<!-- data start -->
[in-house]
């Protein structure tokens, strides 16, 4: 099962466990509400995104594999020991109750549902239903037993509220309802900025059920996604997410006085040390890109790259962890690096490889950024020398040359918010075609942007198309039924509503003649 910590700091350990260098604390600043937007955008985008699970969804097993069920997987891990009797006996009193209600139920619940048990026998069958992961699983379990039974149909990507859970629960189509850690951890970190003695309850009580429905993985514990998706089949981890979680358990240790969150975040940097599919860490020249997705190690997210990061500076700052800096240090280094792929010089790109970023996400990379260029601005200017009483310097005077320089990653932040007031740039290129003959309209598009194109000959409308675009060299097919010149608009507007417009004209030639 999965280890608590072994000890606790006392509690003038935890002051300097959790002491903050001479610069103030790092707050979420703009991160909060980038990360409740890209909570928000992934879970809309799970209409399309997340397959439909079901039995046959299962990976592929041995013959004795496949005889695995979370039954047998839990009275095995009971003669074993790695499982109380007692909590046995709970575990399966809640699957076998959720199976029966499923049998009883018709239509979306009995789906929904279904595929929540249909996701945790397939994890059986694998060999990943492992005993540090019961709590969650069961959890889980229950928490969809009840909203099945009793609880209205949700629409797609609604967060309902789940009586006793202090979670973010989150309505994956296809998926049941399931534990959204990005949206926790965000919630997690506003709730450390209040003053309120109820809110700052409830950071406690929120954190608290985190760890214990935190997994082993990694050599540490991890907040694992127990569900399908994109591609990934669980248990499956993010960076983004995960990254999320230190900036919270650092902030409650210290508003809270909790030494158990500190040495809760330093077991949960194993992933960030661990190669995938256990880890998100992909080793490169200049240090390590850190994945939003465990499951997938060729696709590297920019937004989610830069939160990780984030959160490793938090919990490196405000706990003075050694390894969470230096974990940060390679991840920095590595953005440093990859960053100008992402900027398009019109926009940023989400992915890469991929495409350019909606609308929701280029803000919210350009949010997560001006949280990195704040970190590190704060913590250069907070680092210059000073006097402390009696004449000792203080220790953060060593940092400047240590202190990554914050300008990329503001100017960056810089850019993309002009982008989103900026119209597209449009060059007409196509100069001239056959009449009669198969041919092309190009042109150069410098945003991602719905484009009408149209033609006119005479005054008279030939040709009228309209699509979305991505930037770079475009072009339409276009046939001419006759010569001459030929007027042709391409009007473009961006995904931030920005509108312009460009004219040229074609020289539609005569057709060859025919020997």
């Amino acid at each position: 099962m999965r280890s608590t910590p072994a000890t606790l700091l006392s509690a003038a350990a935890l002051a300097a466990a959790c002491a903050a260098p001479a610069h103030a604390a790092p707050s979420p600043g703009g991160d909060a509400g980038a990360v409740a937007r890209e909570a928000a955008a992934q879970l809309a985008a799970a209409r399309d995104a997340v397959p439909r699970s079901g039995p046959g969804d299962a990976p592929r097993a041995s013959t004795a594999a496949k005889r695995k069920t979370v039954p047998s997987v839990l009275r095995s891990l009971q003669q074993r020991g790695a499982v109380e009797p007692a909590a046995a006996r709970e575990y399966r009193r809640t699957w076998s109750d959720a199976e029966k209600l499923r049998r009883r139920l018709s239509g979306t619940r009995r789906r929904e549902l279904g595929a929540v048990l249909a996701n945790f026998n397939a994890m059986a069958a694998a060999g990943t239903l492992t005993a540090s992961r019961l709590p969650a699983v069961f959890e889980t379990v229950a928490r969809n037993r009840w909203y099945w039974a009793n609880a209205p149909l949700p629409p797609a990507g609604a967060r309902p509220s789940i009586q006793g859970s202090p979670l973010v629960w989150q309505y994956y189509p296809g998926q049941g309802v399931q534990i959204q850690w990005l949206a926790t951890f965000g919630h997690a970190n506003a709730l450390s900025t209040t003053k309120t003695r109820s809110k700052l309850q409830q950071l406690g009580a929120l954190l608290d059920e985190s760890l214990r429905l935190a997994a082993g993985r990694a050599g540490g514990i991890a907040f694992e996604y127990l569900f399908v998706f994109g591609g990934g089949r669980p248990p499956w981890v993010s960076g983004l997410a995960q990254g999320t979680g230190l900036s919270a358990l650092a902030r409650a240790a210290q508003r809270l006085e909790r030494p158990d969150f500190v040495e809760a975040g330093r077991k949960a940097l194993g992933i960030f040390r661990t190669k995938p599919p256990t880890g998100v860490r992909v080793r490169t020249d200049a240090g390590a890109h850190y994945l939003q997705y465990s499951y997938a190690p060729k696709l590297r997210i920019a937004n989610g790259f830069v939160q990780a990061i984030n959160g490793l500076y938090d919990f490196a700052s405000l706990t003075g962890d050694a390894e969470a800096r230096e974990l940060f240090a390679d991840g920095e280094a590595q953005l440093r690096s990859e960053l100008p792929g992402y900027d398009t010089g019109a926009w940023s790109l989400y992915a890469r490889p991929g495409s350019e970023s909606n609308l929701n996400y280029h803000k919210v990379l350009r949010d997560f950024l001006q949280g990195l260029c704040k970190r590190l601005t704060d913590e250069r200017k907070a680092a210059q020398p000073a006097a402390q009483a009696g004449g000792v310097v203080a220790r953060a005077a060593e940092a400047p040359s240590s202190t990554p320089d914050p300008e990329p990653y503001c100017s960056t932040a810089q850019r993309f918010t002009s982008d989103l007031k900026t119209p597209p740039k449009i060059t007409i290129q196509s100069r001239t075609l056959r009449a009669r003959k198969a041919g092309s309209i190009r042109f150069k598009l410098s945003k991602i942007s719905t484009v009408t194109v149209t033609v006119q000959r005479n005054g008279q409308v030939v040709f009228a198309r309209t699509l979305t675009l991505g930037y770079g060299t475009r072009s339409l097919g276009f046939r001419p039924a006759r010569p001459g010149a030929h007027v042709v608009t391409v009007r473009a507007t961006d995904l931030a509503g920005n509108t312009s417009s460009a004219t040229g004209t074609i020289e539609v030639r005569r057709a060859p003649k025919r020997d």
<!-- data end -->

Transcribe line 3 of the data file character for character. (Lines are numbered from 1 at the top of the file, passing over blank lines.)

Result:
């Amino acid at each position: 099962m999965r280890s608590t910590p072994a000890t606790l700091l006392s509690a003038a350990a935890l002051a300097a466990a959790c002491a903050a260098p001479a610069h103030a604390a790092p707050s979420p600043g703009g991160d909060a509400g980038a990360v409740a937007r890209e909570a928000a955008a992934q879970l809309a985008a799970a209409r399309d995104a997340v397959p439909r699970s079901g039995p046959g969804d299962a990976p592929r097993a041995s013959t004795a594999a496949k005889r695995k069920t979370v039954p047998s997987v839990l009275r095995s891990l009971q003669q074993r020991g790695a499982v109380e009797p007692a909590a046995a006996r709970e575990y399966r009193r809640t699957w076998s109750d959720a199976e029966k209600l499923r049998r009883r139920l018709s239509g979306t619940r009995r789906r929904e549902l279904g595929a929540v048990l249909a996701n945790f026998n397939a994890m059986a069958a694998a060999g990943t239903l492992t005993a540090s992961r019961l709590p969650a699983v069961f959890e889980t379990v229950a928490r969809n037993r009840w909203y099945w039974a009793n609880a209205p149909l949700p629409p797609a990507g609604a967060r309902p509220s789940i009586q006793g859970s202090p979670l973010v629960w989150q309505y994956y189509p296809g998926q049941g309802v399931q534990i959204q850690w990005l949206a926790t951890f965000g919630h997690a970190n506003a709730l450390s900025t209040t003053k309120t003695r109820s809110k700052l309850q409830q950071l406690g009580a929120l954190l608290d059920e985190s760890l214990r429905l935190a997994a082993g993985r990694a050599g540490g514990i991890a907040f694992e996604y127990l569900f399908v998706f994109g591609g990934g089949r669980p248990p499956w981890v993010s960076g983004l997410a995960q990254g999320t979680g230190l900036s919270a358990l650092a902030r409650a240790a210290q508003r809270l006085e909790r030494p158990d969150f500190v040495e809760a975040g330093r077991k949960a940097l194993g992933i960030f040390r661990t190669k995938p599919p256990t880890g998100v860490r992909v080793r490169t020249d200049a240090g390590a890109h850190y994945l939003q997705y465990s499951y997938a190690p060729k696709l590297r997210i920019a937004n989610g790259f830069v939160q990780a990061i984030n959160g490793l500076y938090d919990f490196a700052s405000l706990t003075g962890d050694a390894e969470a800096r230096e974990l940060f240090a390679d991840g920095e280094a590595q953005l440093r690096s990859e960053l100008p792929g992402y900027d398009t010089g019109a926009w940023s790109l989400y992915a890469r490889p991929g495409s350019e970023s909606n609308l929701n996400y280029h803000k919210v990379l350009r949010d997560f950024l001006q949280g990195l260029c704040k970190r590190l601005t704060d913590e250069r200017k907070a680092a210059q020398p000073a006097a402390q009483a009696g004449g000792v310097v203080a220790r953060a005077a060593e940092a400047p040359s240590s202190t990554p320089d914050p300008e990329p990653y503001c100017s960056t932040a810089q850019r993309f918010t002009s982008d989103l007031k900026t119209p597209p740039k449009i060059t007409i290129q196509s100069r001239t075609l056959r009449a009669r003959k198969a041919g092309s309209i190009r042109f150069k598009l410098s945003k991602i942007s719905t484009v009408t194109v149209t033609v006119q000959r005479n005054g008279q409308v030939v040709f009228a198309r309209t699509l979305t675009l991505g930037y770079g060299t475009r072009s339409l097919g276009f046939r001419p039924a006759r010569p001459g010149a030929h007027v042709v608009t391409v009007r473009a507007t961006d995904l931030a509503g920005n509108t312009s417009s460009a004219t040229g004209t074609i020289e539609v030639r005569r057709a060859p003649k025919r020997d």